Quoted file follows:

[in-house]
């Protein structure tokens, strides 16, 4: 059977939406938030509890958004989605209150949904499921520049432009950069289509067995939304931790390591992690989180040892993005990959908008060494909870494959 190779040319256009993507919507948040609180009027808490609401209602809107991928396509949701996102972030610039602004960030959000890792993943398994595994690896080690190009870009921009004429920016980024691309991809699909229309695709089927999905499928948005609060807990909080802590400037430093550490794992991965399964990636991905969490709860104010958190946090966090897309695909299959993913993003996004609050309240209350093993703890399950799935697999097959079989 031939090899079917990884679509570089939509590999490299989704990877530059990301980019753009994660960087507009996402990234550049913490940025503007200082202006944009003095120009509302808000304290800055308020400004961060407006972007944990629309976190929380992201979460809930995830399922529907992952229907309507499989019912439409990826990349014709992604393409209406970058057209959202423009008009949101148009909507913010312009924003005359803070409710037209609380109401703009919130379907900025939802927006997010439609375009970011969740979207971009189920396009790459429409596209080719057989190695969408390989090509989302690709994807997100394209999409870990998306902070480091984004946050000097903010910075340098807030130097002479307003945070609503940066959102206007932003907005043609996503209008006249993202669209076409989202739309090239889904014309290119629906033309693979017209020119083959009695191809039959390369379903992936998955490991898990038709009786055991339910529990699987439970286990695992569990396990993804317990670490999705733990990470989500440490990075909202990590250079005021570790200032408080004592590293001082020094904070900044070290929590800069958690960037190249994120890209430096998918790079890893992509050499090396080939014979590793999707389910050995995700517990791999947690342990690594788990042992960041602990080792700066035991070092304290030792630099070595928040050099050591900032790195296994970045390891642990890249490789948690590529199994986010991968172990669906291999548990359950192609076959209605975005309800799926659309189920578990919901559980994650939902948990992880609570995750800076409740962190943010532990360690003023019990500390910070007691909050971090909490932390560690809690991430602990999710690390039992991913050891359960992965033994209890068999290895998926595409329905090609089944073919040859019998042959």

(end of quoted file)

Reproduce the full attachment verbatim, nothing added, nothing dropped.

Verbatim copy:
[in-house]
């Protein structure tokens, strides 16, 4: 059977939406938030509890958004989605209150949904499921520049432009950069289509067995939304931790390591992690989180040892993005990959908008060494909870494959 190779040319256009993507919507948040609180009027808490609401209602809107991928396509949701996102972030610039602004960030959000890792993943398994595994690896080690190009870009921009004429920016980024691309991809699909229309695709089927999905499928948005609060807990909080802590400037430093550490794992991965399964990636991905969490709860104010958190946090966090897309695909299959993913993003996004609050309240209350093993703890399950799935697999097959079989 031939090899079917990884679509570089939509590999490299989704990877530059990301980019753009994660960087507009996402990234550049913490940025503007200082202006944009003095120009509302808000304290800055308020400004961060407006972007944990629309976190929380992201979460809930995830399922529907992952229907309507499989019912439409990826990349014709992604393409209406970058057209959202423009008009949101148009909507913010312009924003005359803070409710037209609380109401703009919130379907900025939802927006997010439609375009970011969740979207971009189920396009790459429409596209080719057989190695969408390989090509989302690709994807997100394209999409870990998306902070480091984004946050000097903010910075340098807030130097002479307003945070609503940066959102206007932003907005043609996503209008006249993202669209076409989202739309090239889904014309290119629906033309693979017209020119083959009695191809039959390369379903992936998955490991898990038709009786055991339910529990699987439970286990695992569990396990993804317990670490999705733990990470989500440490990075909202990590250079005021570790200032408080004592590293001082020094904070900044070290929590800069958690960037190249994120890209430096998918790079890893992509050499090396080939014979590793999707389910050995995700517990791999947690342990690594788990042992960041602990080792700066035991070092304290030792630099070595928040050099050591900032790195296994970045390891642990890249490789948690590529199994986010991968172990669906291999548990359950192609076959209605975005309800799926659309189920578990919901559980994650939902948990992880609570995750800076409740962190943010532990360690003023019990500390910070007691909050971090909490932390560690809690991430602990999710690390039992991913050891359960992965033994209890068999290895998926595409329905090609089944073919040859019998042959």